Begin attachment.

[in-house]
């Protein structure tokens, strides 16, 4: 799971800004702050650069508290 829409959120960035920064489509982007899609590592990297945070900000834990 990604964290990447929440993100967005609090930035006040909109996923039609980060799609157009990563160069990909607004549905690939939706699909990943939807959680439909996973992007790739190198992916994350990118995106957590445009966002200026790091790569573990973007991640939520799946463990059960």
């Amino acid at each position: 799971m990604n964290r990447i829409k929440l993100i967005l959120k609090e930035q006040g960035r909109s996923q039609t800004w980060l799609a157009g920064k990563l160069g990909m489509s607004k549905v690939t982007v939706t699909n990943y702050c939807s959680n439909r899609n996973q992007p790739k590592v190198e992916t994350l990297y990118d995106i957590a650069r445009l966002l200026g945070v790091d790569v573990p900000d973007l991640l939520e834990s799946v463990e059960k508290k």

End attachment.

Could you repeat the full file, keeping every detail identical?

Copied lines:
[in-house]
């Protein structure tokens, strides 16, 4: 799971800004702050650069508290 829409959120960035920064489509982007899609590592990297945070900000834990 990604964290990447929440993100967005609090930035006040909109996923039609980060799609157009990563160069990909607004549905690939939706699909990943939807959680439909996973992007790739190198992916994350990118995106957590445009966002200026790091790569573990973007991640939520799946463990059960």
């Amino acid at each position: 799971m990604n964290r990447i829409k929440l993100i967005l959120k609090e930035q006040g960035r909109s996923q039609t800004w980060l799609a157009g920064k990563l160069g990909m489509s607004k549905v690939t982007v939706t699909n990943y702050c939807s959680n439909r899609n996973q992007p790739k590592v190198e992916t994350l990297y990118d995106i957590a650069r445009l966002l200026g945070v790091d790569v573990p900000d973007l991640l939520e834990s799946v463990e059960k508290k």